This past July I traveled to Tanzania to check out the Four Seasons Serengeti on assignment for Passported.com – a new travel site dedicated to sophisticated family travel (yay!) I wrote the following for them and have re-posted it here for my readers.
FS Serengeti is a fabulous, family-friendly spot in the Serengeti National Park with unending views and true intimacy with the animals. I sincerely hope to bring my children back there someday as its programs for kids were among the best I’ve ever seen in the bush. *All pictures here are mine.
FOUR SEASONS SERENGETI TRAVEL REPORT
Smack in the center of the Serengeti National Park with the Mara River and Kenya to the east and Lake Victoria due west, the Four Seasons Safari Lodge has one of the most privileged spots in the whole park, with open ended views out across the plains and an on-property watering hole that elephants loved. And with a sister tented camp farther east towards Kenya planned for 2017, the Four Seasons Serengeti experience will be cover both rugged and more pampered stays in tandem. Of course, this is the Four Seasons, so rugged will likely be a relative term.
With 77 rooms and three standalone villas, plus a separate spa and fitness area, kids’ club room and precious jewelry shop, this is by far one the of the largest safari lodges I’ve ever visited and the resort-feel is apparent. Rooms sit right alongside and above one another with elevated decks connecting the buildings, so the space feels more like a traditional hotel than secluded lodge. The decor is impressively authentic, with Maasai art featured prominently throughout the hotel. Common areas are vast but thoughtful details, like the snooker table at the tail end of the second-floor lounge and the open-air fire pit in the attached Boma Grill restaurant, lend a more intimate feel. The best spot in the hotel is the Discovery Centre, where an interactive museum-style format is a magnet for the whole family. Led by the charming and well-versed Oli Dreike, there is no better place to understand and respect the enormity of the Great Migration.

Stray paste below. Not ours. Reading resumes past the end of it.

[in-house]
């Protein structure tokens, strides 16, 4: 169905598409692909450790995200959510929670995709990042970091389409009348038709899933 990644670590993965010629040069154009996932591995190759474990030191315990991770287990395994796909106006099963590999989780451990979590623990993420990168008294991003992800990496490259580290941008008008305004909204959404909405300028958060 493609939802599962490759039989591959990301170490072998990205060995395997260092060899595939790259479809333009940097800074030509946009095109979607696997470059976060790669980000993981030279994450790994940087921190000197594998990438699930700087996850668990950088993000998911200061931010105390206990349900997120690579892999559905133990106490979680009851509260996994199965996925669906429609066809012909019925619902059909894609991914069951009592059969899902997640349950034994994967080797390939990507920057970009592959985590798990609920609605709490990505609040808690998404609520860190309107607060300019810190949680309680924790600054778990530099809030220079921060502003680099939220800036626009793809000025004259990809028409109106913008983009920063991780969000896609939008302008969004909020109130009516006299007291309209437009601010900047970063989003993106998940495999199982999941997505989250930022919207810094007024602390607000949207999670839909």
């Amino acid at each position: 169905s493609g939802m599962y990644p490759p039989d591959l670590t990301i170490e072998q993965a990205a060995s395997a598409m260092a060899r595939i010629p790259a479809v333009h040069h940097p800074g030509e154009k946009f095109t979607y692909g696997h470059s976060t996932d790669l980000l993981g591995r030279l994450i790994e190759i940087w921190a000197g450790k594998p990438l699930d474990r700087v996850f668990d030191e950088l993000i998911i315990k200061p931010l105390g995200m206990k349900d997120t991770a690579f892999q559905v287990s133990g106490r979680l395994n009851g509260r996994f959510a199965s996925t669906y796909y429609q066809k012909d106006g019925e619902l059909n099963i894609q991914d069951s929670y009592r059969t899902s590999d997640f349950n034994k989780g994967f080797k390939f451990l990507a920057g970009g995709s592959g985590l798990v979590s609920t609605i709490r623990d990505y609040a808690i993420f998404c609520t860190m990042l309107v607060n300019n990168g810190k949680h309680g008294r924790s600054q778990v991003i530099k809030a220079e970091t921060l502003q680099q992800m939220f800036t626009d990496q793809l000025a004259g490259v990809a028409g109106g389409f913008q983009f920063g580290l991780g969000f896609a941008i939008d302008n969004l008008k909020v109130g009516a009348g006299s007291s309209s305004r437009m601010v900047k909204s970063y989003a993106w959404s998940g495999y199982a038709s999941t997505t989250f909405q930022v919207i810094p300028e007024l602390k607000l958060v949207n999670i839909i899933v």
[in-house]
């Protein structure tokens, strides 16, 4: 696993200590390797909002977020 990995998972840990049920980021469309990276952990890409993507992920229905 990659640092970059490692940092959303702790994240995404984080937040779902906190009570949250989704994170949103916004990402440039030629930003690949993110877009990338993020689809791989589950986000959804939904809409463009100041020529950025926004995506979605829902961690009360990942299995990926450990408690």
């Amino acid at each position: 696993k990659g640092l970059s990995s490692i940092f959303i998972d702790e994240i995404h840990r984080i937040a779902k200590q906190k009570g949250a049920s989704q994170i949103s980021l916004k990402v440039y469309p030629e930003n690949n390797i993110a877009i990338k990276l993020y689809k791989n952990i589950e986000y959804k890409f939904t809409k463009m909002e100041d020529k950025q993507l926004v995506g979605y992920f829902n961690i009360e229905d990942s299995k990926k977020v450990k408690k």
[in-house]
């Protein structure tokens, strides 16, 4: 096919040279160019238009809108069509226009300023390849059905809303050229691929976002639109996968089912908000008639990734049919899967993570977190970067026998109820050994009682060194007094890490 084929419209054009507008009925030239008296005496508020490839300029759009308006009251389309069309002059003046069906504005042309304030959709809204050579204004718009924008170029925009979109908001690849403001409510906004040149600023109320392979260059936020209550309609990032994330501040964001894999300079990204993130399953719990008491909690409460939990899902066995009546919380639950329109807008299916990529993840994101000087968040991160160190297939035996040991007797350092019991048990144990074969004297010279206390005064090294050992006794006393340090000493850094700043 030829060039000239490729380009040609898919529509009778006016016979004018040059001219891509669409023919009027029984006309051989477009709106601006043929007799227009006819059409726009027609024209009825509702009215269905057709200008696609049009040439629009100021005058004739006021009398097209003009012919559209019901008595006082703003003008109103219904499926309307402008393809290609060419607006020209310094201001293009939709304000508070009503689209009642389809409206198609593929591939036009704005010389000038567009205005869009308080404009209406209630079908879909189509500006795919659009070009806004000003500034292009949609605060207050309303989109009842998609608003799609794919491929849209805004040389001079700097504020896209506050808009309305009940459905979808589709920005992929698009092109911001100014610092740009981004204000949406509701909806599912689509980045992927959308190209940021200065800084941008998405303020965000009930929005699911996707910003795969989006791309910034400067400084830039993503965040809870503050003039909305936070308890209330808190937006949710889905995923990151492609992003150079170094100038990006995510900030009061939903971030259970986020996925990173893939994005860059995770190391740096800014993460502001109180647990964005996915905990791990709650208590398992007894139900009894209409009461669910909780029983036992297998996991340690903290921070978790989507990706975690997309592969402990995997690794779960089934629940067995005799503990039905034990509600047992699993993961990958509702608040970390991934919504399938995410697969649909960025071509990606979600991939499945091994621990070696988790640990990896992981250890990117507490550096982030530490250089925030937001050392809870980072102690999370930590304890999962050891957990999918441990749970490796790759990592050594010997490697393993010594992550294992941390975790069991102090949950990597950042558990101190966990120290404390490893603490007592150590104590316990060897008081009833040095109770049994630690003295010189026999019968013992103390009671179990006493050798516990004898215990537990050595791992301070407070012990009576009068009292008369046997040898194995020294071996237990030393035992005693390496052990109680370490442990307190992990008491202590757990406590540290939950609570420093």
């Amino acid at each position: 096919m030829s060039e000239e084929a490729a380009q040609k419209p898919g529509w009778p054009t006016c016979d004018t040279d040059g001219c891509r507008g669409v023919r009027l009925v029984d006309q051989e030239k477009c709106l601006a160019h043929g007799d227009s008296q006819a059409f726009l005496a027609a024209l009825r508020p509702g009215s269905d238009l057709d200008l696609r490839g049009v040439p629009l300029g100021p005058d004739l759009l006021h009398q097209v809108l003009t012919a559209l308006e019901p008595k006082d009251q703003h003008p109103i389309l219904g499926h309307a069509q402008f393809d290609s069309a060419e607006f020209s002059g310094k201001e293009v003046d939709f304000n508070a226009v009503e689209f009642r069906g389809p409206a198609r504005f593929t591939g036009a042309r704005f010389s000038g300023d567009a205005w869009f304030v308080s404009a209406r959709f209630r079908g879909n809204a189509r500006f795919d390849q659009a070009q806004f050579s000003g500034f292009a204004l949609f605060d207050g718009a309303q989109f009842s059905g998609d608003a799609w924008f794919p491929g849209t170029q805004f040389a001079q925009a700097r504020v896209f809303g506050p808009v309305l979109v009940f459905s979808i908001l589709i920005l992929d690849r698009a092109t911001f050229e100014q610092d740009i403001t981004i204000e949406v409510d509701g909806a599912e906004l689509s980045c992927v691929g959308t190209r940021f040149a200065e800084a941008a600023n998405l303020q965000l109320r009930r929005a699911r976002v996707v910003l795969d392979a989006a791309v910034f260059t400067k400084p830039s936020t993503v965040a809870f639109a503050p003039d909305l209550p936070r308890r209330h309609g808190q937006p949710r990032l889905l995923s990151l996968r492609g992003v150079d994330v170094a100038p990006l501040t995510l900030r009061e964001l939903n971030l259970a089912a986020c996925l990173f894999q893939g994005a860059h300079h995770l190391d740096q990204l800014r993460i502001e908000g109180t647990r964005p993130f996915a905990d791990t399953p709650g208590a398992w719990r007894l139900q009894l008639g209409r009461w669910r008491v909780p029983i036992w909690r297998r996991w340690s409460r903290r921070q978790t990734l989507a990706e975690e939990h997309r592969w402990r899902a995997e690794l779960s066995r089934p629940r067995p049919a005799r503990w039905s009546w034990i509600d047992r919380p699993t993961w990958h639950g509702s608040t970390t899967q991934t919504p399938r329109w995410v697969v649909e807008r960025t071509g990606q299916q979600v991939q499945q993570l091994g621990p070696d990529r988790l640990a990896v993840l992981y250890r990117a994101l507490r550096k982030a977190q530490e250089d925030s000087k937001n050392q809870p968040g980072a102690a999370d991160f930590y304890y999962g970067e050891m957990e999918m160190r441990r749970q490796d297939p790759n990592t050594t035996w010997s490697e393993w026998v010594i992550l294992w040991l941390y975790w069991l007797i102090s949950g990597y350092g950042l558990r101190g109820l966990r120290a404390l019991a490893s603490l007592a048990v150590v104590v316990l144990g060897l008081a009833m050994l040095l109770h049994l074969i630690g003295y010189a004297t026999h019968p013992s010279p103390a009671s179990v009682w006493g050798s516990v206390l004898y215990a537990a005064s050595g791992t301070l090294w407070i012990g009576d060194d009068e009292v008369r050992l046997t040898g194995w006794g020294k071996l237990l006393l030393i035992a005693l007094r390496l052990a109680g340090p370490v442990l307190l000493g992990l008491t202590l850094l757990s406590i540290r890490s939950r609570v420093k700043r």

Synonymous with the Great Migration (the enthralling spectacle of one million wildebeest, 200,000 zebra and 500,000 gazelles charging across the plains), the Serengeti has the highest concentration of plains animals, including all of the Big Five. Birders will be delighted with the 600-plus bird species in the park, while cat-lovers can be confident they will spot either leopard or lion, likely both, since they are in abundance in the Serengeti. During my stay, camera traps at the lodge captured both lion and leopard wandering nearby.
With daily shipments from Nairobi and Maasai cooks in the kitchen, chef Curtis Smithen (Four Seasons Nevis alum) has created a menu that showcases local vegetables and grains like ugali (beans) and mchicha (spinach), plus chapatti, a delicious fried bread. Breakfast is a continental-style buffet with custom smoothies and an omelet station served up on the second floor, while lunch and dinner are a la carte and served down below either in the dining room or alfresco on the deck overlooking the pool. The food is impressive given the constraints of the location, with the Boma Grill’s local Tanzanian barbecue of Nyama Choma being the best meal of the stay.
There’s a multitude of day trip options, including fishing trips to Lake Victoria, river crossings of the Migration and visits to the Ngororo Crater, but I’d be remiss not to recommend the balloon safari. Though the departure is at the crack of dawn and the take-off is done from a slightly harrowing supine position, the experience is otherworldly as the sun rises alongside your balloon and you glide over the endless herds of animals. It was like being inside the Planet Earth film. Myself and my companions were all grinning like hyenas throughout the hour-long ride.